Newsroom > News > Press Releases > Megalodon shark was warm-blooded, confirm researchers using geochemical technique
June 26, 2023 /
Posted in: College of Science and Health /
CHICAGO — A new study finds that the gigantic Megalodon or megatooth shark, which lived nearly worldwide roughly 15-3.6 million years ago and reached at least 50 feet (15 meters) in length, was warm-blooded. This latest research from DePaul University paleobiologist Kenshu Shimada sheds light on the physiology of Megalodon, formally called Otodus megalodon. This discovery also reveals new clues about how climate change may have led to the shark’s demise.
“The new study provides the first empirical evidence of warm-bloodedness in the extinct shark based on geochemical analyses applied to fossilized teeth,” said Shimada, a professor in DePaul’s College of Science and Health. Previous studies have suggested that Otodus megalodon was likely warm-blooded or regionally endothermic like some modern-day sharks, such as makos and great white sharks. “However, the assertion was based on pure inference, and now we have evidence.”
The study, published in the peer-reviewed journal, Proceedings of the National Academy of Sciences, was conceived by co-principal investigators Shimada, Michael Griffiths and Martin Becker at William Paterson University in New Jersey, Robert Eagle at the University of California at Los Angeles, and Sora Kim at the University of California at Merced. Other coauthors of the paper include researchers from Florida Gulf Coast University in Florida, Princeton University in New Jersey, and Goethe University Frankfurt in Germany.
“Studies using these methods have shown them to be particularly useful in inferring the thermophysiologies of fossil vertebrates of 'unknown' metabolic origins by comparing their body temperature with that of co-occurring fossils of 'known' metabolisms,” explained Griffiths, the lead author of the study.
Researchers found Otodus megalodon had body temperatures significantly higher than sharks considered cold-blooded or ectothermic, consistent with the fossil shark having a degree of internal heat production that modern warm-blooded animals do. Among the modern-day sharks with regional endothermy is a group that includes mako and great white sharks with the previously reported average body temperature ranging from 22 to 26.6 degrees Celsius (C), which may be 10 to 21 C higher than ambient ocean temperature. The new study suggests Otodus megalodon had an overall average body temperature of about 27 C, or roughly 80.6 degrees Fahrenheit.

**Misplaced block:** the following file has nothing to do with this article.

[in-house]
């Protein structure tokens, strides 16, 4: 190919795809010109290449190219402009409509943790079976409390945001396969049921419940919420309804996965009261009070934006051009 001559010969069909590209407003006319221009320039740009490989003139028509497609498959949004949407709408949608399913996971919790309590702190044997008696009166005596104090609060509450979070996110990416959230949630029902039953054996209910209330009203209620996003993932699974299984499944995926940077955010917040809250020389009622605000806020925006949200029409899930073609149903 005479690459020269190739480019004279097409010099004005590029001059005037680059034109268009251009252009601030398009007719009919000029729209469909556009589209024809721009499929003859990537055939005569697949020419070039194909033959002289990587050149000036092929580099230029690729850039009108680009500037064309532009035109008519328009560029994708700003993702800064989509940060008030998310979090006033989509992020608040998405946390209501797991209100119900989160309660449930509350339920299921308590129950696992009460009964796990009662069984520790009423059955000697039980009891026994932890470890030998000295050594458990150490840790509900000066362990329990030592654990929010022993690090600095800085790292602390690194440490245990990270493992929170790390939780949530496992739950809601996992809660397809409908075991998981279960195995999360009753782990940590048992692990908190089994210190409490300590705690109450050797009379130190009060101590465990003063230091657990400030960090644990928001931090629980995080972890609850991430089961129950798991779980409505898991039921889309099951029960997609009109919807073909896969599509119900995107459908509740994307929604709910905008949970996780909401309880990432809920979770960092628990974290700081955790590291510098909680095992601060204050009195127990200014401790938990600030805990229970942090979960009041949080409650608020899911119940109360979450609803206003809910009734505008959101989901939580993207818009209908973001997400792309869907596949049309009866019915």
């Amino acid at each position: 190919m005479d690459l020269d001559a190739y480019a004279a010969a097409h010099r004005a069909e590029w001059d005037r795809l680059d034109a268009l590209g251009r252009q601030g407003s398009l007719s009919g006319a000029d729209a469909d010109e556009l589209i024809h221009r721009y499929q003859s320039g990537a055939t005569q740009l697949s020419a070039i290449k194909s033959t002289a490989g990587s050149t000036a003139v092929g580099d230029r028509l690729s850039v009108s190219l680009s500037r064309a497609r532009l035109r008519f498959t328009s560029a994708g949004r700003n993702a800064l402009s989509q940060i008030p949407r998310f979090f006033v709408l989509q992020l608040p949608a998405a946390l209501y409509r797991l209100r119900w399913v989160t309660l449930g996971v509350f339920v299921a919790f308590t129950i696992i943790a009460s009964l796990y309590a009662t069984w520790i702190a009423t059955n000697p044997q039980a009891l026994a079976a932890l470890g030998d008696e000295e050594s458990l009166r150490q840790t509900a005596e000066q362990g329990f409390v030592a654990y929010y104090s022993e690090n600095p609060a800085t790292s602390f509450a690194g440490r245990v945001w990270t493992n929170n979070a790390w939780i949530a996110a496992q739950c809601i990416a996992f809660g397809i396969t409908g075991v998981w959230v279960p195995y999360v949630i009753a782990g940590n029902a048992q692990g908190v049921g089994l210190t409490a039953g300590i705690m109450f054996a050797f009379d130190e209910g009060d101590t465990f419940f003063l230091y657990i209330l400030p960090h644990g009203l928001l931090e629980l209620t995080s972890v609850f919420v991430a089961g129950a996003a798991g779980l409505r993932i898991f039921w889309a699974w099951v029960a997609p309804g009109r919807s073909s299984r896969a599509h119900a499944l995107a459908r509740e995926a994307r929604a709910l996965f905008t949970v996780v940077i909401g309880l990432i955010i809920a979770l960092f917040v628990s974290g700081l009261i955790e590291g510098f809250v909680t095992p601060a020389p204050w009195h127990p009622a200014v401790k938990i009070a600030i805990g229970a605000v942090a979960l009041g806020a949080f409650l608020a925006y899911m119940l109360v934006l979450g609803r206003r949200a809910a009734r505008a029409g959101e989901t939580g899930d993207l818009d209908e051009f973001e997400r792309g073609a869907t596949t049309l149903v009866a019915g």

Otodus megalodon has a rich fossil record abundant with teeth. However, like most other extinct sharks, its biology remains poorly understood because no complete skeleton of the cartilaginous fish is known. “Otodus megalodon was one of the largest carnivores that ever existed, and deciphering the biology of the prehistoric shark offers crucial clues about the ecological and evolutionary roles large carnivores have played in marine ecosystems through geologic time,” said Shimada.
High metabolic costs associated with maintaining warm-bloodedness may have contributed, at least in part, to the vulnerability of this species to extinction compared to other shark species that have persisted today. Other recent geochemical investigations have suggested Otodus megalodon was a significant apex predator, residing at the very top of the marine food chain. The species likely incurred high metabolic costs and had high bioenergetic demands.
At the time the megalodon went extinct, there was climate cooling that may have shifted the coastal shelf habitats of its prey. “The implication is that even though Otodus megalodon possessed traits like warm-bloodedness that allowed it to be adaptable to changing ocean temperature, it was not immune to the effects of climate change, highlighting the importance of conservation efforts to protect present-day sharks,” Shimada said.
The study, “Endothermic physiology of extinct megatooth sharks,” will appear in the forthcoming issue of
Proceedings of the National Academy of Sciences. This collaborative work was made possible through financial support from the National Science Foundation Sedimentary Geology and Paleobiology Award to Griffiths and Becker (Award #1830581), Eagle (Award #1830638), Kim (Award #1830480), and Shimada (Award #1830858), and an American Chemical Society Award, Petroleum Research Fund Undergraduate New Investigator Grant (PRF #54852-UNI2) to Griffiths.
Media contact: Kristin Mathews